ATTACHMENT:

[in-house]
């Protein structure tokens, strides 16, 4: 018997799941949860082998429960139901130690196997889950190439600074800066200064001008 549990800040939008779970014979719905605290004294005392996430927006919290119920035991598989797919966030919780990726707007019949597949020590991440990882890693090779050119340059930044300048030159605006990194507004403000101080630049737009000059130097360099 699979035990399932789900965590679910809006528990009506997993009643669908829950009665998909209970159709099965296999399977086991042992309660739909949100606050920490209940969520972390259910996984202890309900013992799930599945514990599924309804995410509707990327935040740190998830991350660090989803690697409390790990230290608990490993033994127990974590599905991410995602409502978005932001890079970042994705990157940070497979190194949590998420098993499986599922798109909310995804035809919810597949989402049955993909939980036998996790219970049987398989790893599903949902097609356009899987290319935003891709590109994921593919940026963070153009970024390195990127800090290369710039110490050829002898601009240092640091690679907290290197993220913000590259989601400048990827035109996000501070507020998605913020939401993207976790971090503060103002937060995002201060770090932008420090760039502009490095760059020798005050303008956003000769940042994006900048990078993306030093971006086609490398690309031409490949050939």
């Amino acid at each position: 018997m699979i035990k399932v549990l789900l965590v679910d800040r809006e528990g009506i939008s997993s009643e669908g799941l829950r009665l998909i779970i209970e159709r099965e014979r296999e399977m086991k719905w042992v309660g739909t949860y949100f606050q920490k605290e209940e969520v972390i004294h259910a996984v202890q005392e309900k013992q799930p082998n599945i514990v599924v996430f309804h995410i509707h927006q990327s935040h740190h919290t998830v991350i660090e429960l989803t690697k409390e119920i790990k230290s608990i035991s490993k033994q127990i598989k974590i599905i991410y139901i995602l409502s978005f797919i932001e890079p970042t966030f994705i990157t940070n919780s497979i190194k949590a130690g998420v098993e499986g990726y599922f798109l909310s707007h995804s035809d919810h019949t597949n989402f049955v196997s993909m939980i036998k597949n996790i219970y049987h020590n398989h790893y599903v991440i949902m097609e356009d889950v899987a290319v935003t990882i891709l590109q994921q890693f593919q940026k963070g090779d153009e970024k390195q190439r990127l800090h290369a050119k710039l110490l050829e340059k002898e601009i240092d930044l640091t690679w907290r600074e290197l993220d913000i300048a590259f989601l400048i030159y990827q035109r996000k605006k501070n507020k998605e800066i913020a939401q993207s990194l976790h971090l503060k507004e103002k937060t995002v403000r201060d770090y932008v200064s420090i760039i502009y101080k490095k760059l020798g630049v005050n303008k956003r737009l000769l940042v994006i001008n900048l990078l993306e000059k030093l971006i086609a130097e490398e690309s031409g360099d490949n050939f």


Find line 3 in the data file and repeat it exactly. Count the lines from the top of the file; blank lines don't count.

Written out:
């Amino acid at each position: 018997m699979i035990k399932v549990l789900l965590v679910d800040r809006e528990g009506i939008s997993s009643e669908g799941l829950r009665l998909i779970i209970e159709r099965e014979r296999e399977m086991k719905w042992v309660g739909t949860y949100f606050q920490k605290e209940e969520v972390i004294h259910a996984v202890q005392e309900k013992q799930p082998n599945i514990v599924v996430f309804h995410i509707h927006q990327s935040h740190h919290t998830v991350i660090e429960l989803t690697k409390e119920i790990k230290s608990i035991s490993k033994q127990i598989k974590i599905i991410y139901i995602l409502s978005f797919i932001e890079p970042t966030f994705i990157t940070n919780s497979i190194k949590a130690g998420v098993e499986g990726y599922f798109l909310s707007h995804s035809d919810h019949t597949n989402f049955v196997s993909m939980i036998k597949n996790i219970y049987h020590n398989h790893y599903v991440i949902m097609e356009d889950v899987a290319v935003t990882i891709l590109q994921q890693f593919q940026k963070g090779d153009e970024k390195q190439r990127l800090h290369a050119k710039l110490l050829e340059k002898e601009i240092d930044l640091t690679w907290r600074e290197l993220d913000i300048a590259f989601l400048i030159y990827q035109r996000k605006k501070n507020k998605e800066i913020a939401q993207s990194l976790h971090l503060k507004e103002k937060t995002v403000r201060d770090y932008v200064s420090i760039i502009y101080k490095k760059l020798g630049v005050n303008k956003r737009l000769l940042v994006i001008n900048l990078l993306e000059k030093l971006i086609a130097e490398e690309s031409g360099d490949n050939f």